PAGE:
“It would be hard to design a better invasive species delivery system than the Great Lakes overseas freighter,” Egan writes.

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The Great Lakes are now home to 186 nonnative species, Egan reports. None are more devastating than the “Junior Mint-sized zebra and quagga mussels,” he said of the ever-changing number.

The mollusks, native to the Black and Caspian Seas, sucked up 90 percent of the lake’s phytoplankton. They made the water three times clearer, but clarity doesn’t signify a healthy lake. ‘’It’s the sign of a lake having the life sucked out of it,’’ Egan writes.

Moira Harrington, assistant director for communications for Wisconsin Sea Grant and the University of Wisconsin Water Resources Institutes, said most people don’t really understand what happens beneath the water.

Sea Grant has been supplying additional information for the Go Big Read event and has been involved with research outreach education on the Great Lakes for more than 50 years.

Egan’s reporting promotes an understanding of Lake Michigan, the fifth largest lake in the world, Harrington said. The lake has a long cultural history and provides not only recreation, but also economic prosperity for Wisconsin.

Aquatic invasive species are the latest blow to the lakes, she said. Before that, it was overfishing and pollution. Still, with all the challenges to the lakes, Harrington and Egan are both hopeful.

That the book has been chosen as the Go Big Read book for the 2018-19 academic year gives lake protection a great platform, Harrington said. UW-Madison’s common reading program is now in its 10th year.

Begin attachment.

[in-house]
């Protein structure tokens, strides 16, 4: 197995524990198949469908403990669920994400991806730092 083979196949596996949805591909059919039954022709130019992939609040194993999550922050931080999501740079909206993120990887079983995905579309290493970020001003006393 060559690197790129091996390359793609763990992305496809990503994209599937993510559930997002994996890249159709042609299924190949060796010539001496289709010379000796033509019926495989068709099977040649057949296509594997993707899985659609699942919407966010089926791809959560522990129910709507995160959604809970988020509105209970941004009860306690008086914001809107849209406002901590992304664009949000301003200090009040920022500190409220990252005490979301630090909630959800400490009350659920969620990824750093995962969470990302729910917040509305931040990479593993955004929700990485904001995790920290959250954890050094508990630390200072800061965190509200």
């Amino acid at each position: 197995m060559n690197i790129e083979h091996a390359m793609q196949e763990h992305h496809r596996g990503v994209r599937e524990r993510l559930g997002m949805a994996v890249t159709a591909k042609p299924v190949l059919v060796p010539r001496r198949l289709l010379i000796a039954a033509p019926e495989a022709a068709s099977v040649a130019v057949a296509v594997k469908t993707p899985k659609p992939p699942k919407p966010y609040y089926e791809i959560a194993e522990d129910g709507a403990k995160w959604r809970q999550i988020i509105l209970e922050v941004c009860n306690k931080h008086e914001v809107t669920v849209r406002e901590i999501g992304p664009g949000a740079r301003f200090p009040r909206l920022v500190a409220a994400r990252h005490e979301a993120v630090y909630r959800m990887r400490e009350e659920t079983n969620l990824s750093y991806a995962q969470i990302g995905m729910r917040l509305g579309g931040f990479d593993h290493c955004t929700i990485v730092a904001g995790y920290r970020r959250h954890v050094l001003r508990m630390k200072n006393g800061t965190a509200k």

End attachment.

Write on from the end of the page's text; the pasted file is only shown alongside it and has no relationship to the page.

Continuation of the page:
Didn’t set out to write a book

Egan said he didn’t set out to write a book. He was happy just being a reporter in Milwaukee covering the Great Lakes. He had a full time job, four school-age children, and a wife who works, so it wasn’t like he had a ton of extra time.

But in the 2011-12 academic year, he did a fellowship at Columbia University in New York that was also a masters program. While studying science and environmental writing, he took a book-writing class in which he had to put together a book proposal. “I didn’t think it would really go anywhere,” he said.

Basically, he just wanted a break from the newspaper, so he, his wife and his children spent a year living in the Bronx.

When he was a child in the 1960s and ‘70s, the Great Lakes were compromised by industrial pollutants, but that was turned around, and now the issue is biological pollution. And it’s an issue that should alarm people in Madison, Egan said.

“What happens in Lake Michigan matters to people in Madison because these invasions, almost inevitably it seems, make their way inland,” he said. “And that’s why you’ve got zebra mussels in Lake Mendota and you’ve got spiny water fleas.”

Jim Hurley, Sea Grant’s director, who got his doctorate in water chemistry from UW-Madison, calls Egan a great storyteller. “We need to do a better job of science outreach and I think Dan’s book is spot on for the problems associated with the Great Lakes.”

Like Harrington, Hurley is thrilled that so many on campus are reading the book. Much of the time, people in Madison concentrate just on the lakes of the Madison area, but just 80 miles to the east is one of the “most precious bodies of water in the world,” Hurley said.